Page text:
The poem is left for interpretation from Blake by not setting a standard tone for the poem, but by rather giving different perspectives of the tiger. The mood changes from the images of “hammer” and “anvil” to the natural images of “water’d heaven” and “stars”. This reason why Blake decides to keep the tone and mood of the poem open is to create uncertainty and confusion in the reader’s mind whether the tiger is a good or bad creation, which highlights his own personal view.

The companion poems in Blake’s Songs of Experience and Songs of Innocence poems contain some similarities and some differences. In Blake’s “Tyger” and “The Lamb” there are some similarities and differences that help define them. In “Tyger”, the theme is to do with society and god. When you grow older, you are less immature and you often get a darker view of society and what is done to London. The theme is based on religion and explores god more complexly and with a modern thought of god. However, in “The Lamb” Blake uses a message that a child who has been brought up in a theist environment would have said. The message is that god exists; God is benevolent and makes all things good and nice in the world.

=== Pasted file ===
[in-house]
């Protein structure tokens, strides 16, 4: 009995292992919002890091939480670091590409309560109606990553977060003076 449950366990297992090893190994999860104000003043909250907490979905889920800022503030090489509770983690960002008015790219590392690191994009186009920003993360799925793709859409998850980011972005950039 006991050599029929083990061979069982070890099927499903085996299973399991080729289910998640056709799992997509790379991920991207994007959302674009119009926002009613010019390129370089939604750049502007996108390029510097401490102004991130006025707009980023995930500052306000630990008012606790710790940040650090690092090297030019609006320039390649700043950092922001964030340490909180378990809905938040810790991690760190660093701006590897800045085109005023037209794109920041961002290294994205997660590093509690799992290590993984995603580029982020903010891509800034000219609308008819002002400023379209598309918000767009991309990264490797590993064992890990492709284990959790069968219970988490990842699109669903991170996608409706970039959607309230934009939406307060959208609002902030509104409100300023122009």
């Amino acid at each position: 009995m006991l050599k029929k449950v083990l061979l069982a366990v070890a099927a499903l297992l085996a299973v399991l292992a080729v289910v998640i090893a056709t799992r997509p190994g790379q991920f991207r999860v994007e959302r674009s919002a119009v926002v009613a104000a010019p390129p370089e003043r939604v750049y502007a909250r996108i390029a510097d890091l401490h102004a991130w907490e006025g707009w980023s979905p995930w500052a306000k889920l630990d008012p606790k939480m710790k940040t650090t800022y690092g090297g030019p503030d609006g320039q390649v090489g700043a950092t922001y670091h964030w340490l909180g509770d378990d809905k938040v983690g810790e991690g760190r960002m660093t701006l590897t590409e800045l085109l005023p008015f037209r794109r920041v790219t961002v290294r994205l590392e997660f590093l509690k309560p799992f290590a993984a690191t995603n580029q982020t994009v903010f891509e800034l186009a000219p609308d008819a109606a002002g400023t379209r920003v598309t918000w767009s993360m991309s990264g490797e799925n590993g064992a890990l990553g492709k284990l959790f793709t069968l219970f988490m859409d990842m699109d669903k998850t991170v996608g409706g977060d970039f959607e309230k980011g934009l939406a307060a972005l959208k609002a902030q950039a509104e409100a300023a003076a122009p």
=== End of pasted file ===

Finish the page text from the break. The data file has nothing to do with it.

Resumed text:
However, in order to tell apart the differences between the innocence and experience poems, Blake uses contrasting imagery and language. The “Tyger” has dark imagery, such as “deadly” and “night” whereas “The Lamb” uses brighter imagery, such as “bright”. The rhythm is another difference that can be seen; “The Lamb” has a soft and gentle rhythm, much like a nursery rhyme, however the “Tyger” has a more pounding rhythm, much like a factory sound.

I will now focus on the two poems “The Chimney Sweeper” one of which is from the book the Songs of Innocence and the other from the Songs of Experience.

In the Songs of Innocence book the poem called “The Chimney Sweeper”, explores the life of a young child, a chimney sweeper and also contains pastoral imagery that is similar to those used in “The Lamb” for example “Bright key” and “wash in a river and shine in the Sun” which create an effect of purity and peacefulness in the world.

Similarly to “The Lamb”, a child is used by the poet in order to establish a sense of innocence with the reader, this can be identified when the narrator says “I was very young” and the fact that the boy is a chimney sweeper. This effect of a child as a narrator is that it can be used as a sign of innocence.

The mood and tone of the poem is then helped, which evokes sympathy from the reader and reveals how faith is restored into the child through God. The positive mood and tone of the poem is created by help from the pastoral and bright imagery.